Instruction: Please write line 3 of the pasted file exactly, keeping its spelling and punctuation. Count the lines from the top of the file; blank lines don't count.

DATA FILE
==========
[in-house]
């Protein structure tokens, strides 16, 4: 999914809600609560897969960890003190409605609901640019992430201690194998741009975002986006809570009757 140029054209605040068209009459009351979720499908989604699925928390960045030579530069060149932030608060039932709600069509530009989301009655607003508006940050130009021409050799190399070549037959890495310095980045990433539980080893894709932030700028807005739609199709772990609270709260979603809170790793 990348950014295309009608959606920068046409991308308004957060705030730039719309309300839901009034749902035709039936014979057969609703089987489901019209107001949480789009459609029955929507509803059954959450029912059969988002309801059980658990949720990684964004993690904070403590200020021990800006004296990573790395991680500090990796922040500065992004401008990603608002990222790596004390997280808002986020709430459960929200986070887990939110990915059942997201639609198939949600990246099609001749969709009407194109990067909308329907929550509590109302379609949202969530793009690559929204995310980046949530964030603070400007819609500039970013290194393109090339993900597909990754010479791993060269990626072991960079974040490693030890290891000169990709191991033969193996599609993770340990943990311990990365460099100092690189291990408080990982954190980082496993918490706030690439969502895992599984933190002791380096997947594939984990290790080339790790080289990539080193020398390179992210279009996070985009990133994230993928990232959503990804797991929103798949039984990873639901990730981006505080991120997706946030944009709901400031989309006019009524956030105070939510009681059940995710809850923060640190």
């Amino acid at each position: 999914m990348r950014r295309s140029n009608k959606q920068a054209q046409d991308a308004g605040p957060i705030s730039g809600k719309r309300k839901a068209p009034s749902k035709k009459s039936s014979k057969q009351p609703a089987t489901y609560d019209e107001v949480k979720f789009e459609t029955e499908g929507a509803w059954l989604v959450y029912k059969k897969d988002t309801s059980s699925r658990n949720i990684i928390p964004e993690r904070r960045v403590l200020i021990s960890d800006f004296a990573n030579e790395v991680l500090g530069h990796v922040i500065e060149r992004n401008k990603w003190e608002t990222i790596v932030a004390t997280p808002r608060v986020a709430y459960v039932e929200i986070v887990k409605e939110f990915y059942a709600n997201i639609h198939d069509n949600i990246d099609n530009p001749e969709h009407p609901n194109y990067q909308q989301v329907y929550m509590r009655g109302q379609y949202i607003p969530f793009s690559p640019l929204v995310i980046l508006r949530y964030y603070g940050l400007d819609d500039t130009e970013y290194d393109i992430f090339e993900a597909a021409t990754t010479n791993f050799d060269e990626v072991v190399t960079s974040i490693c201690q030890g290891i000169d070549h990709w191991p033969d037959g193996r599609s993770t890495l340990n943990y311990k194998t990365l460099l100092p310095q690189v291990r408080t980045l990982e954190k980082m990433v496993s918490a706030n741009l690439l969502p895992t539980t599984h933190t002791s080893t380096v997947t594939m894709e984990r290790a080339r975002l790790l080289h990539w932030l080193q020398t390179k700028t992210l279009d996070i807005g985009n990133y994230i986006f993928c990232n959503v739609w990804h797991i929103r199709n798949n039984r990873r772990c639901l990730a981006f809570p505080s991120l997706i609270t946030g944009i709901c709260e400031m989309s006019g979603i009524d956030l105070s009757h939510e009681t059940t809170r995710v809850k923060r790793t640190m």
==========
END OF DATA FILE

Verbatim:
């Amino acid at each position: 999914m990348r950014r295309s140029n009608k959606q920068a054209q046409d991308a308004g605040p957060i705030s730039g809600k719309r309300k839901a068209p009034s749902k035709k009459s039936s014979k057969q009351p609703a089987t489901y609560d019209e107001v949480k979720f789009e459609t029955e499908g929507a509803w059954l989604v959450y029912k059969k897969d988002t309801s059980s699925r658990n949720i990684i928390p964004e993690r904070r960045v403590l200020i021990s960890d800006f004296a990573n030579e790395v991680l500090g530069h990796v922040i500065e060149r992004n401008k990603w003190e608002t990222i790596v932030a004390t997280p808002r608060v986020a709430y459960v039932e929200i986070v887990k409605e939110f990915y059942a709600n997201i639609h198939d069509n949600i990246d099609n530009p001749e969709h009407p609901n194109y990067q909308q989301v329907y929550m509590r009655g109302q379609y949202i607003p969530f793009s690559p640019l929204v995310i980046l508006r949530y964030y603070g940050l400007d819609d500039t130009e970013y290194d393109i992430f090339e993900a597909a021409t990754t010479n791993f050799d060269e990626v072991v190399t960079s974040i490693c201690q030890g290891i000169d070549h990709w191991p033969d037959g193996r599609s993770t890495l340990n943990y311990k194998t990365l460099l100092p310095q690189v291990r408080t980045l990982e954190k980082m990433v496993s918490a706030n741009l690439l969502p895992t539980t599984h933190t002791s080893t380096v997947t594939m894709e984990r290790a080339r975002l790790l080289h990539w932030l080193q020398t390179k700028t992210l279009d996070i807005g985009n990133y994230i986006f993928c990232n959503v739609w990804h797991i929103r199709n798949n039984r990873r772990c639901l990730a981006f809570p505080s991120l997706i609270t946030g944009i709901c709260e400031m989309s006019g979603i009524d956030l105070s009757h939510e009681t059940t809170r995710v809850k923060r790793t640190m």